MIAMI VALLEY, Ohio (WDTN) — Friday, May 27 marks three years since a collection of tornadoes tore through the Miami Valley, leaving behind damage that still remains to this day,

According to the National Weather Service, eleven tornadoes touched down in the Miami Valley, leaving behind an estimated $1 billion in damage. 19 tornadoes hit Ohio overall.

The chaos began just after 10 p.m. in Celina.

Home destroyed by EF3 tornado in Celina on May 27, 2019. Staff photo

An EF3 Tornado touched down west of the city before ripping through, taking roofs off barns and knocking over trees. This tornado also brought the only casualty of the night: 82-year-old Dale Hanna was killed when a car was blown into his home on Fairground Road.

Another EF3 tornado hit West Milton less than half an hour later, forming a path 0.75 miles wide. According to the National Weather Service, this one caused a long line of damage in the Range Line Road area after passing through two counties. It was on the ground for 19 minutes.

A home on Range Line Road west of West Milton suffered heavy damage from an EF3 tornado during the Memorial Day Tornado Outbreak in 2019. Staff photo

At 10:41 p.m., the storms began to grow stronger as they moved closer to Dayton. What began as an EF2 tornado by Brookville turned into an EF3 as it tore through Trotwood, reaching speeds of 165 MPH. As it traveled to Riverside Drive and the Stillwater River, the tornado continued to grow to an EF4. What were once well-built apartments lost walls and roofs, as trees were stripped of branches and bark alike.

This may have been the strongest tornado to touch down that evening, but the Miami Valley would see much more damage and devastation before the night was through.

As the half-mile-wide tornado moved towards Old North Dayton, it flattened a gas station on Wagner Ford Road and destroyed the Trackside Hotel.

The Trackside Hotel, located on the north side of Wagner Ford on the east side of I-75, following the Memorial Day tornadoes in 2019.

The tornado finally began to lose steam as it entered Riverside, falling to an EF1. It left the ground at 11:13 p.m., just west of the Greene County line.

While the Dayton tornado was gaining power, two EF0 tornadoes landed, one just south of Troy. This storm lasted 16 minutes and damaged a residence on Monroe-Concord Road. It began at 10:47 p.m.

The second briefly touched down in Miami County at 11:08 pm. It was only on the ground for a minute, traveling a distance of 50 yards.

At 11:12 pm, the first of three tornadoes hit the Beavercreek area.

The first began in Riverside, leaving a path of EF3 damage across northern Beavercreek and into Xenia Township. Then, at 11:19 p.m., an EF0 tornado touched down near Phillipsburg, by the line between Montgomery and Miami Counties.

Beavercreek woman hopes for return of her dogs after tornado
Debris from trees and homes are piled outside a destroyed house in Beavercreek following the EF3 tornado that hit the city on May 27, 2019. Staff photo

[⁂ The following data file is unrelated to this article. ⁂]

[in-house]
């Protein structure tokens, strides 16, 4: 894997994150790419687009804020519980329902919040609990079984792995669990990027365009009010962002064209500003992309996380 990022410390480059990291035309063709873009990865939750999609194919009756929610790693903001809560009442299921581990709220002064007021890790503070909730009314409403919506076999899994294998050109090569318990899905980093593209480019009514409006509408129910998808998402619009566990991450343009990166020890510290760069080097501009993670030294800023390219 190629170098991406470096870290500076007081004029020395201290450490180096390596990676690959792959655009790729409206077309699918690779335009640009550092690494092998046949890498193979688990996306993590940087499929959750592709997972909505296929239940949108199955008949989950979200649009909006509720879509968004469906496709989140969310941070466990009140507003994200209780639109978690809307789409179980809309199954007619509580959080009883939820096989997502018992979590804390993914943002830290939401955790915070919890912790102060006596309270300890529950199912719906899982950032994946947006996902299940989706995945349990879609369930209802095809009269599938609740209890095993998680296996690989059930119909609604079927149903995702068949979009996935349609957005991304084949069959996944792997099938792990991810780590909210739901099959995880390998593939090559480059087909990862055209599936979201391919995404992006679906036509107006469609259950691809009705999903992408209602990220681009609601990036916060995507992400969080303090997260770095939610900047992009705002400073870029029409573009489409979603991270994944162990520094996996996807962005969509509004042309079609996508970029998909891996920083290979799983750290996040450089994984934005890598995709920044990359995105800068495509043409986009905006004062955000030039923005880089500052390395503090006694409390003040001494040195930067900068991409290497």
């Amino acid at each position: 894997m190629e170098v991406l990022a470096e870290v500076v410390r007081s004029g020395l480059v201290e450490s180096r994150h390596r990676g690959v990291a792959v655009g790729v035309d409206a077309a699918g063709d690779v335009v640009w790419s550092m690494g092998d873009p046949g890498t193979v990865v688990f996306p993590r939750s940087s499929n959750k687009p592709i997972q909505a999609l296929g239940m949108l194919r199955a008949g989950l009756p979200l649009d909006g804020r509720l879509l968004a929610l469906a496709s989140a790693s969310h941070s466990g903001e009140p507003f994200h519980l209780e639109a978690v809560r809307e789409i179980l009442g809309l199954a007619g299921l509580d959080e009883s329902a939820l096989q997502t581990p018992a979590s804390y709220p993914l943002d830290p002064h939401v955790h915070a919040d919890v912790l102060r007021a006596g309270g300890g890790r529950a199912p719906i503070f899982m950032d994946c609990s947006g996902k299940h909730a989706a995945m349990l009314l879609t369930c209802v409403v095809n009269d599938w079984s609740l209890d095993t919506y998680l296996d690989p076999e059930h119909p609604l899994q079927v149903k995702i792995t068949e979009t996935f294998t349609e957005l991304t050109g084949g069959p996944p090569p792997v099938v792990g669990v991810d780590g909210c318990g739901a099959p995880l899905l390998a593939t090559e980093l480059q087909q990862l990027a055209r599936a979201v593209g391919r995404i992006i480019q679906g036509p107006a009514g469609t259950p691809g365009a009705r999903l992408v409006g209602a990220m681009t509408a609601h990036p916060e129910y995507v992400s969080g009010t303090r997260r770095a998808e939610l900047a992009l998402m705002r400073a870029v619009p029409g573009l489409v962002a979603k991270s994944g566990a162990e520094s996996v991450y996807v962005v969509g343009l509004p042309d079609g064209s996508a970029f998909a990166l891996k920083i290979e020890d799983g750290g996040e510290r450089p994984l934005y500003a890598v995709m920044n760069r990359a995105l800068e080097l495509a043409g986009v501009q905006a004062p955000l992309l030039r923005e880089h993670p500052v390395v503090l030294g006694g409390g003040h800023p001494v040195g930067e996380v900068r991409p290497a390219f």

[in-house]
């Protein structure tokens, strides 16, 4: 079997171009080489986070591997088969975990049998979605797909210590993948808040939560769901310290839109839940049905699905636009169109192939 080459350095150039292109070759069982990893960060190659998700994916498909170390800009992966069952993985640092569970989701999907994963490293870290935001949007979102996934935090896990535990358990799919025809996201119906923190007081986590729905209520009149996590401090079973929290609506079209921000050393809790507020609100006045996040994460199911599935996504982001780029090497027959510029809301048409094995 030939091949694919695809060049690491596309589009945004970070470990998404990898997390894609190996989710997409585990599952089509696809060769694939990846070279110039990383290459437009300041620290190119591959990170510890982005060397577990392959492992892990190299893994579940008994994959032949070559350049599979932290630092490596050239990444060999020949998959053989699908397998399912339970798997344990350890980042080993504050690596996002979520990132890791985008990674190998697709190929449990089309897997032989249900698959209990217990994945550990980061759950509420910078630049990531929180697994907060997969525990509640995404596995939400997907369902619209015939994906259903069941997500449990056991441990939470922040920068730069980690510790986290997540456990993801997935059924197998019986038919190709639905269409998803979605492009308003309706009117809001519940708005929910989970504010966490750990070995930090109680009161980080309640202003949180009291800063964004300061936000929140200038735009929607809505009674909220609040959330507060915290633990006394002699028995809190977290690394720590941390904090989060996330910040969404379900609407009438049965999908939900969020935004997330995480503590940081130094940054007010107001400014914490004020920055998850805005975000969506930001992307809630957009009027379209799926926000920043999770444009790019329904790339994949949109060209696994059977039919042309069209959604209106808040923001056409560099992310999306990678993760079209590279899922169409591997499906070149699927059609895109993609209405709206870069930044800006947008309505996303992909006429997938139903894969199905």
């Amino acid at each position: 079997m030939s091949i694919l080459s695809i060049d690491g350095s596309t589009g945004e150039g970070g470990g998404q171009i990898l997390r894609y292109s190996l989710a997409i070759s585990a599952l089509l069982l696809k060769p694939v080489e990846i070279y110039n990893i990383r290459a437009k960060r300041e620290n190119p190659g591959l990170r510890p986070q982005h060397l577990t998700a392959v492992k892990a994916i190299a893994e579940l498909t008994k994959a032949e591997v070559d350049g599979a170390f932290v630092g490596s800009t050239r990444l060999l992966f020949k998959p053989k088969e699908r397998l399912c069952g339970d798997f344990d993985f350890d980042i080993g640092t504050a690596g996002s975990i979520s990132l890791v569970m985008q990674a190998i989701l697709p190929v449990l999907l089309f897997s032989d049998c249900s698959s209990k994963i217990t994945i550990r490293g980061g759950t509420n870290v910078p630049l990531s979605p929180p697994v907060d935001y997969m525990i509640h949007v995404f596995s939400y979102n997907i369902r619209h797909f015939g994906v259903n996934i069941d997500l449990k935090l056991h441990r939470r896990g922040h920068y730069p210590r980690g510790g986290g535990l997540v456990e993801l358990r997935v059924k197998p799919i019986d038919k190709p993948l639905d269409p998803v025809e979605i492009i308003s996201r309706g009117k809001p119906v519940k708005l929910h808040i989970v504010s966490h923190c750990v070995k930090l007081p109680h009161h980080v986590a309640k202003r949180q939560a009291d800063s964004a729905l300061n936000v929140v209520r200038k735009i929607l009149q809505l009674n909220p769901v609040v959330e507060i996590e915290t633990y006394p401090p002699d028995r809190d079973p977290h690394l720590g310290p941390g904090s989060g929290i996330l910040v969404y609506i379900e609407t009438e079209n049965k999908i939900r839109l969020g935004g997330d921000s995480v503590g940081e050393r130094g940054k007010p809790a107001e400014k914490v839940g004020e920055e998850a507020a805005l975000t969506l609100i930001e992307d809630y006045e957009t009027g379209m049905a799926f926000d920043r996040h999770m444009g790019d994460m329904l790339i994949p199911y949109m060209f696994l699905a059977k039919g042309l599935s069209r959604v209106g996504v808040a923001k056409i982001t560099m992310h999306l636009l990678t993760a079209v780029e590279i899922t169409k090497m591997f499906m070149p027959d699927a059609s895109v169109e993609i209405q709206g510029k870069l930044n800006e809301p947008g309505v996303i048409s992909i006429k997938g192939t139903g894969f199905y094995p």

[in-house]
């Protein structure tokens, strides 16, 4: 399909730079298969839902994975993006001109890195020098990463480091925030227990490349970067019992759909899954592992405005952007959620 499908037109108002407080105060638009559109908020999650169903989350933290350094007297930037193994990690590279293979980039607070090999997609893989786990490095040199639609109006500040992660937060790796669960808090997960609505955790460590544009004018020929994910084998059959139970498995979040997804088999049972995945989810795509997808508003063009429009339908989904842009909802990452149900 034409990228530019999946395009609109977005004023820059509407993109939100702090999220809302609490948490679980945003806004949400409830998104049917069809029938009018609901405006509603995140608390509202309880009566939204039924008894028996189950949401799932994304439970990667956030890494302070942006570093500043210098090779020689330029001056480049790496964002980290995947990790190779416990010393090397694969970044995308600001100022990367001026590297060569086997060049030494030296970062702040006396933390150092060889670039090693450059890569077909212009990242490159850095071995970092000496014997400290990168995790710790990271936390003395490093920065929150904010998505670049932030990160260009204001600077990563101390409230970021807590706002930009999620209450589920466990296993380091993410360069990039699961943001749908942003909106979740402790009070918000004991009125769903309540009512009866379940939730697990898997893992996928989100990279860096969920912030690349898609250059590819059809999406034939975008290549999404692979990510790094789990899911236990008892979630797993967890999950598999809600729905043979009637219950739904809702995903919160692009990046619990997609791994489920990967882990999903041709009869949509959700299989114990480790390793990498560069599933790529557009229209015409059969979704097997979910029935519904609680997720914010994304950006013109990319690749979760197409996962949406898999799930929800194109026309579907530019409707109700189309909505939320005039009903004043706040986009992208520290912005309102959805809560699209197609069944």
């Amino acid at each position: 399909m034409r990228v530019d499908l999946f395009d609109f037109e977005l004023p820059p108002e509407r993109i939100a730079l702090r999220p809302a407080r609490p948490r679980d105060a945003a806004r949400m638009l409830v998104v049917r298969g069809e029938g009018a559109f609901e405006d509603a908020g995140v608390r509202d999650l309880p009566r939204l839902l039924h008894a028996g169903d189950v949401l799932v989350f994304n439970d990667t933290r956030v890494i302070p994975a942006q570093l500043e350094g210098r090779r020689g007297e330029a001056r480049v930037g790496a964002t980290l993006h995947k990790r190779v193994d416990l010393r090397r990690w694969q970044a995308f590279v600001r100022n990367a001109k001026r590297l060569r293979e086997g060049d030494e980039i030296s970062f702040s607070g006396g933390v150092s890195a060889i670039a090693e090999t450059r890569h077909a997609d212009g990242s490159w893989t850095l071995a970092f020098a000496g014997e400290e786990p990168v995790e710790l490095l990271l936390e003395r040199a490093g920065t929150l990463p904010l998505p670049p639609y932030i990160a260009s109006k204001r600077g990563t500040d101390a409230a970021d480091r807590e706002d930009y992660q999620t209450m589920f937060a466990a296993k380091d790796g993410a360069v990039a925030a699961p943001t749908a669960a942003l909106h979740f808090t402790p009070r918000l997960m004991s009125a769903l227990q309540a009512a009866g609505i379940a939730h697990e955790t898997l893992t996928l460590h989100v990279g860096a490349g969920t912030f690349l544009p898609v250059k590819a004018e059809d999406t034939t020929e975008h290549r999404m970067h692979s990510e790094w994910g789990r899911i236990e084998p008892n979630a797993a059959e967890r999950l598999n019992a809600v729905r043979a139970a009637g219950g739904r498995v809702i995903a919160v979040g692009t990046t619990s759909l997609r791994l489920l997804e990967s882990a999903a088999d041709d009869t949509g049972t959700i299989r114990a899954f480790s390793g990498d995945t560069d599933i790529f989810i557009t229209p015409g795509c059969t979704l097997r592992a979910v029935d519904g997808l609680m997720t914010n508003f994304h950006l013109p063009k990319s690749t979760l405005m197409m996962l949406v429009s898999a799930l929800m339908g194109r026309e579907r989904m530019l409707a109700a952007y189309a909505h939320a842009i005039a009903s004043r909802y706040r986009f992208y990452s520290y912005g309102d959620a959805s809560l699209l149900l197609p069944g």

An EF2 also touched down in Butler Township, following a path just north of the EF4 tornado that hit Dayton. It removed roofs and damaged several businesses near I-75.

Two more tornadoes hit the Jamestown area. One landed near Lackey Road, damaging the siding on one home, and blowing the windows out of another as it passed.

The last tornado of the night landed at 12:23 p.m. This EF2 tornado touched down on South Charleston Road. According to the National Weather Service, the storm destroyed the roof and collapsed the walls on the top floor of a home on Rogers Road.

At 12:32 p.m., the night was finally over. Over the course of only two hours, these storms caused damage that would still remain in the Miami Valley three years later.

For a detailed timeline of each storm’s path and destruction, click here.

Where are we now?

Even today you can still see the damage left behind by these powerful storms. One set of Dayton apartments has been uninhabitable for years, waiting to be torn down for another use.

“As it was vacant, individuals took liberties stripping out stuff so before the owner could really make a plan moving forward. Vandals and thieves undermined the property,” said Deputy Director of Planning, Neighborhoods & Development Department City of Dayton Steven Gondol. “By the time we all got involved, the property is at a point of no return.”

This year, the property has a chance at a new life. 2 NEWS reporter Caroline Morse tells us more here.

Members of the community still talk about that night as they work to return to normal. Meteorologist Cameron Saliga spoke to just a few as they remember looking over the damage in the light of the first day. It would be only the first step in a recovery that still has a ways to go.

You can read their responses here.

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